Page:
Other practical steps being taken include training of officials, particularly at ports of entry and exit, in the illicit international cross-border movement of endangered species.

Why the training, and why the focus on combating illegal wildlife trade you may ask.

Most simply put, the illegal trade in endangered Fauna and Flora is no longer an emerging issue and is recognised internationally as being amongst the most significant syndicate-led crimes in the world today. It is similar to drug trafficking and the cross-border movement of counterfeit goods. Criminal networks often exploit inadequate domestic laws and sanctions, ignorance amongst border control and other law enforcement officials, under-resourced and weak capacities in law enforcement, and the lack of coordination between competent authorities to smuggle endangered species worldwide.

This illegal activity, worth billions of dollars, deprives communities such as yours of income that could be used to create jobs and improve your lives in the long term instead of benefiting a small group of criminals in the short-term.  Even internationally, through the sustainable development goals, there are calls to combat poaching and illegal wildlife trade by increasing capacity of the local communities so as to create sustainable livelihood opportunities for future generations.

In South Africa, the extent of rhino poaching has resulted in the recognition of wildlife crime as a national security threat leading to the creation of a sub-committee of the National Joint Operations on Intelligence and Security (NATJOINTS) specifically focusing on wildlife crime. 

The Department of Environmental Affairs has also, over the years, trained and developed a sound working relationship with institutions within the judicial system, resulting in higher sentences being given in relation to wildlife cases.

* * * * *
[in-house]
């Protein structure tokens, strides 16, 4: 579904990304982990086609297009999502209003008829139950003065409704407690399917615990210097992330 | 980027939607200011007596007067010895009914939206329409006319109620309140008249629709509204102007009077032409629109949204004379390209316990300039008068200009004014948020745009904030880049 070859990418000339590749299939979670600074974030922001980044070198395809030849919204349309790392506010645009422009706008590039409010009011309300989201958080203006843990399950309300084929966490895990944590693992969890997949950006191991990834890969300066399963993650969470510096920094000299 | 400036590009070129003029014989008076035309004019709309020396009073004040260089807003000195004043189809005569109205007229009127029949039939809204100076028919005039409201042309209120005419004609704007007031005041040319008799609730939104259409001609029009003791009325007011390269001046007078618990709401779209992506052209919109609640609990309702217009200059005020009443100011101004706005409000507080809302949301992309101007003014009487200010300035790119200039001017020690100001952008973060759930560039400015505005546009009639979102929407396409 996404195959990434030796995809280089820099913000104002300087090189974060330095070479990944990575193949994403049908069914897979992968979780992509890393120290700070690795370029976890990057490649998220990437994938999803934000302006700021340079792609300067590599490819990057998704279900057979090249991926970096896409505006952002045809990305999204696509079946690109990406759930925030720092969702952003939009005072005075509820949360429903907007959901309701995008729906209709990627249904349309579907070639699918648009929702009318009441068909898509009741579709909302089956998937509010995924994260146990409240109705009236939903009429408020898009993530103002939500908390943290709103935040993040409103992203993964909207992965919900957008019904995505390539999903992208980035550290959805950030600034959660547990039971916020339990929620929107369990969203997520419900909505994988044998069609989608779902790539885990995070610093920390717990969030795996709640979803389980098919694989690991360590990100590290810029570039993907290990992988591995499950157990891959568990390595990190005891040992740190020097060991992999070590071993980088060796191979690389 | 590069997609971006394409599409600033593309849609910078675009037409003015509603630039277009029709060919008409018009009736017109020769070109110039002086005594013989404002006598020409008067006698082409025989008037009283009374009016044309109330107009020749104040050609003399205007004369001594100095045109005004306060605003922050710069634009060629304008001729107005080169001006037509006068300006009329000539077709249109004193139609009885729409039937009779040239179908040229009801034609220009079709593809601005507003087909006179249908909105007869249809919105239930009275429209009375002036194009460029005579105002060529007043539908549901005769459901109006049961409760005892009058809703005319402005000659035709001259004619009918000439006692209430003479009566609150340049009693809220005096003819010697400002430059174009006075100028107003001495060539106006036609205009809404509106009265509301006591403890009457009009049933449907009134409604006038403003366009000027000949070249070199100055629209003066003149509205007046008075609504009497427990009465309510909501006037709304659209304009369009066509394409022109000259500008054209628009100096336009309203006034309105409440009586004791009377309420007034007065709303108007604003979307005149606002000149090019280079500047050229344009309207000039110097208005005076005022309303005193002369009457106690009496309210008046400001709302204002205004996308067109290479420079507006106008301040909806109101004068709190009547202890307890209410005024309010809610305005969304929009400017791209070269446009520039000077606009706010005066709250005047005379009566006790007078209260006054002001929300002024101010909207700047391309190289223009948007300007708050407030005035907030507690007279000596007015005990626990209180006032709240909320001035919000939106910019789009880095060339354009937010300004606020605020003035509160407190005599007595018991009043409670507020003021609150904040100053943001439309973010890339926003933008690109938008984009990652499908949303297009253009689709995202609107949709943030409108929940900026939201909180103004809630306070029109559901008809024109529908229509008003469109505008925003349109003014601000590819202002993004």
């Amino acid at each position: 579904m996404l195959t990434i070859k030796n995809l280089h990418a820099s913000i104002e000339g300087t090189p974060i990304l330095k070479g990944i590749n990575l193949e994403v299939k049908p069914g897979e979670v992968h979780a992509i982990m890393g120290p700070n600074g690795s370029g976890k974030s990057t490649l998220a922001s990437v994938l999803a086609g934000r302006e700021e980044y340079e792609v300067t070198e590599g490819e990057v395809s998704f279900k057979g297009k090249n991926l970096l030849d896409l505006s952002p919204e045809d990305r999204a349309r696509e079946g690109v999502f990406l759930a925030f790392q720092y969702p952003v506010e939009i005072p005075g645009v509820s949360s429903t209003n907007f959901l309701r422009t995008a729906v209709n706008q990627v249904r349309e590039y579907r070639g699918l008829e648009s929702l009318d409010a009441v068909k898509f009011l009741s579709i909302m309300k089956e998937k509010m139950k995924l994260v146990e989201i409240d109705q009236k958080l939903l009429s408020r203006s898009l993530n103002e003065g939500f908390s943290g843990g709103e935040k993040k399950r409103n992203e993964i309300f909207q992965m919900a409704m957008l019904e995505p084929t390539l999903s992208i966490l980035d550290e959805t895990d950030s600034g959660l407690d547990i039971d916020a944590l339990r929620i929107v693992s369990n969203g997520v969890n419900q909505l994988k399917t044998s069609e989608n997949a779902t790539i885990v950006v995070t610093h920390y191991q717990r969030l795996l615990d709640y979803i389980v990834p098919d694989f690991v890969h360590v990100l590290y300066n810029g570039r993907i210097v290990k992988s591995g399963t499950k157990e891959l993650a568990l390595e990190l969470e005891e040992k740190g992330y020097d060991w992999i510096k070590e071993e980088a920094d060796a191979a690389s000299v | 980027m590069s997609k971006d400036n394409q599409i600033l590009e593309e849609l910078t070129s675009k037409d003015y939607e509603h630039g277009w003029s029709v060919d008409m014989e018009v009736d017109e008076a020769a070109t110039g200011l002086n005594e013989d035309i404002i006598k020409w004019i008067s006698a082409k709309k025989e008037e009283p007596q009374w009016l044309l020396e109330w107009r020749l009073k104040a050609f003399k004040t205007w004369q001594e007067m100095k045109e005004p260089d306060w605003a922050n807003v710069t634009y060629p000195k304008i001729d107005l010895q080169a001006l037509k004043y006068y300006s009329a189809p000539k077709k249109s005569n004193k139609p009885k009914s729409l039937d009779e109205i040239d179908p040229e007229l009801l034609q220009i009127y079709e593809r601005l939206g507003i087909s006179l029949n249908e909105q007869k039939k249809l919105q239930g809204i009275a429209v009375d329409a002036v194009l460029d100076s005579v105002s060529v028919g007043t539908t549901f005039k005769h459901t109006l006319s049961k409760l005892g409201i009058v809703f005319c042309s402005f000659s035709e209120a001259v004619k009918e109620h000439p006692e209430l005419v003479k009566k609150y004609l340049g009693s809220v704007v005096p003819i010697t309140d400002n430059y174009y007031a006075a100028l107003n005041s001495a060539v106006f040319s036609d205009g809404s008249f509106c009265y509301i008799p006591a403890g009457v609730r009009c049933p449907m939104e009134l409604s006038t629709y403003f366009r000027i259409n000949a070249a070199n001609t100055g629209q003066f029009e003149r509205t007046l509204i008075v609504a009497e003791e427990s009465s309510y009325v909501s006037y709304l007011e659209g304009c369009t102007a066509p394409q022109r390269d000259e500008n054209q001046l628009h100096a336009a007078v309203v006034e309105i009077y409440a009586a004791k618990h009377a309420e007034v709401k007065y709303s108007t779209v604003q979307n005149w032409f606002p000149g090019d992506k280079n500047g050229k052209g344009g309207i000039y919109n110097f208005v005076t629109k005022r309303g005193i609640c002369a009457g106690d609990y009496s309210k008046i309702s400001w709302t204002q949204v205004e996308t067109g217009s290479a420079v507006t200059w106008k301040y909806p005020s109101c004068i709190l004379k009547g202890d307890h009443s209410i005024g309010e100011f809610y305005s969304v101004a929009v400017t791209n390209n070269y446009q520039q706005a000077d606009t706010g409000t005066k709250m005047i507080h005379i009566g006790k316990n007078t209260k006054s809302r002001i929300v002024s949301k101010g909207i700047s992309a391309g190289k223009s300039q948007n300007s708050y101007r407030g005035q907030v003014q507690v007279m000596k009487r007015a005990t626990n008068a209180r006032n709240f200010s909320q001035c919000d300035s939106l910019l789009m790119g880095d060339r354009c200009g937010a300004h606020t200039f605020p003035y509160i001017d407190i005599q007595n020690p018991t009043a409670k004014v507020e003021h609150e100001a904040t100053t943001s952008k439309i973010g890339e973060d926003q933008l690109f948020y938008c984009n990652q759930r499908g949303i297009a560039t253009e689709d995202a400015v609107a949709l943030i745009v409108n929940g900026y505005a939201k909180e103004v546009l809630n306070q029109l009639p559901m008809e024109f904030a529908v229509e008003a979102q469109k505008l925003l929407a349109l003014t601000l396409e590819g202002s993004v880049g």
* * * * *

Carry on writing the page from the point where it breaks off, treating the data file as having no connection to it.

One of the gaps that had remained was the absence of Environmental Management Inspectors (EMIs) at South Africa’s ports of entry and exit to support other role-players to ensure increased detection and proper subsequent investigation of criminal activities involving wildlife.

This will be addressed through the deployment of the Department’s Green Scorpions who will take over the functions relating to the National Environmental Management: Biodiversity Act at Oliver Tambo International Airport (ORTIA) in April 2015.  We will continue to build capacity among our officials, and undertake to establish similar capacity in other designated ports of entry and exit.

Ladies and Gentlemen, Section 24 of the Constitution of the Republic of South Africa, 1996 stipulates that “everyone has the right to have the environment protected for the benefit of present and future generations, through reasonable legislative and other measures that promote conservation and use of natural resources”.

This trusteeship is vested in national legislation, among others the National Environmental Management: Biodiversity Act, 2004 (Act No. 10 of 2004) (NEMBA), which stipulates that the organs of state through application of biodiversity legislation must manage, conserve and sustain South Africa’s biodiversity and its components and genetic resources.

But, it is also up to each and every one of us to ensure that our environment is protected, and that our wildlife is preserved.

While carrying out our work at national, regional and international level to address the scourge of rhino poaching and the illegal wildlife trade, work is also being done at community level by institutions such as SANParks to raise awareness of the plight of the rhino.

Ladies and gentlemen, you, as the eyes and ears of our government, the police and your communities, must join forces with us in combating poaching by blowing the whistle on this heinous crime.

South Africa adopted a four pillar strategy towards addressing the rhino poaching scourge. A key pillar highlighted in the national strategy focusses on one of the critical game-changing interventions –namely creating opportunities for communities to make alternative economic choices.